- Sanofi has won Food and Drug Administration approval to sell Xenpozyme, the first treatment specifically for an extremely rare genetic disease known as acid sphingomyelinase deficiency, or ASMD.
- The condition affects less than 120 people in the U.S., almost two-thirds of whom are children, Sanofi said Wednesday. Infants with the most severe form usually die before they reach the age of three.
- As a reward for developing a treatment for a rare pediatric disease, the FDA also gave Sanofi a priority review voucher that it can use itself or sell to another drugmaker. The coveted regulatory fast passes can still command substantial prices: Marinus Pharmaceuticals recently sold one to Novo Nordisk for $110 million.
The approval comes after more than two decades of research and development by rare disease specialist Genzyme, which Sanofi bought in 2011 for $20.1 billion.
Patients with ASMD suffer from a lack of an enzyme needed to break down a lipid known as sphingomyelin that can build up in cells and affect organ function, leading to debilitating symptoms. Xenpozyme, given by infusion every two weeks, is designed to replace the missing enzyme.
“There is a critical need to increase treatment options for patients who suffer from this rare disease,” Christine Nguyen, deputy director of the FDA’s pediatric rare disease office, said in the agency’s press release Wednesday. ASMD has historically been known as Niemann-Pick Types A, A/B and B.
With such a small patient base, the treatment will be expensive. The wholesale acquisition cost of one vial of the medicine is $7,142, Sanofi said. For an adult weighing about 142 pounds, the annual wholesale cost would run to nearly $1.56 million. It would be around $643,000 for a child weighing 51 pounds, which was the average patient weight in Sanofi’s pediatric trial.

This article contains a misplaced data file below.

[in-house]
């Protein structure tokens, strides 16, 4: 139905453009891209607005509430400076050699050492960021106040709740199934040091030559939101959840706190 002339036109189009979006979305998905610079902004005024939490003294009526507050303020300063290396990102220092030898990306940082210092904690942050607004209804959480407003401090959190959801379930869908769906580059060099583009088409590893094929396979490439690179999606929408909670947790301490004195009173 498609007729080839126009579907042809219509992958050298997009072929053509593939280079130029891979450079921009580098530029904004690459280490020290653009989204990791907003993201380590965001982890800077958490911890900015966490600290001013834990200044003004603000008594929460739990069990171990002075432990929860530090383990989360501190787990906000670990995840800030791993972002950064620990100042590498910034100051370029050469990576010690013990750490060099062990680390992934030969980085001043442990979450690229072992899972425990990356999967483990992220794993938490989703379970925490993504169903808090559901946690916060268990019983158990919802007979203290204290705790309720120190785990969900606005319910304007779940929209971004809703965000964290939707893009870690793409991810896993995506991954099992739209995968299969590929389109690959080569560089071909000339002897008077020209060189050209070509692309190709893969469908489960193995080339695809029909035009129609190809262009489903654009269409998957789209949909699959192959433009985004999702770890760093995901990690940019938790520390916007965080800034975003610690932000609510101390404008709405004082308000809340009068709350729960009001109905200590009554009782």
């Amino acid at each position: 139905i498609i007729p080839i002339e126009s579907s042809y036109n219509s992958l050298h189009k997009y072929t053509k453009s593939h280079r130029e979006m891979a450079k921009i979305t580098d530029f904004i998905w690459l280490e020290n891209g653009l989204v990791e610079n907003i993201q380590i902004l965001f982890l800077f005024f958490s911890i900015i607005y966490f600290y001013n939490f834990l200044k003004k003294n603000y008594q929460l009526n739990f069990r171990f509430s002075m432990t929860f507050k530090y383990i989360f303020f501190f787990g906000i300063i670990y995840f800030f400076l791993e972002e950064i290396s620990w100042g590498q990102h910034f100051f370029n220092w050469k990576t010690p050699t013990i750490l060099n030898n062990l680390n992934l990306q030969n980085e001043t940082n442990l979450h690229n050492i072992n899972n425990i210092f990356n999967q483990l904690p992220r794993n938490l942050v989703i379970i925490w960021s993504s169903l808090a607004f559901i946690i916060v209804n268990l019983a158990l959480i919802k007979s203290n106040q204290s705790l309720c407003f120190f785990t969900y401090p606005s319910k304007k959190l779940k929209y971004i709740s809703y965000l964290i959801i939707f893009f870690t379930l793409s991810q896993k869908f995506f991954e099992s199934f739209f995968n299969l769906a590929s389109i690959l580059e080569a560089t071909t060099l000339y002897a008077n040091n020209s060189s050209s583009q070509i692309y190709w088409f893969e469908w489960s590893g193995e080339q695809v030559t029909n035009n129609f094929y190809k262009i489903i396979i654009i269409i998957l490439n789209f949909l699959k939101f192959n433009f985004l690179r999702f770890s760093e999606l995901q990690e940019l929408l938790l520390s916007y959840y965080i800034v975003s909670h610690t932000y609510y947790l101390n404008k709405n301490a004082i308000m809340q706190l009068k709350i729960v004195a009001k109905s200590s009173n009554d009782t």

Actual costs to patients will vary depending on insurance and programs, such as those that offer co-pay support. Sanofi also said in an email to BioPharma Dive that it’s “committed to helping eligible U.S. patients access the support they need and to help reduce barriers throughout their treatment journey.”
The FDA approved the medication based on study of 31 adult patients who either received Xenpozyme or a placebo. Researchers found significant improvements in lung function and reduced liver and spleen size among patients who got Xenpozyme.
Sanofi also tested the drug in a single-arm trial of eight children under 12 years old. Some 75% of pediatric patients and 50% of adult participants suffered side effects in testing, ranging from headaches to vomiting.
The treatment won European approval in June. Sanofi has 10 years of market exclusivity there after receiving an orphan drug designation.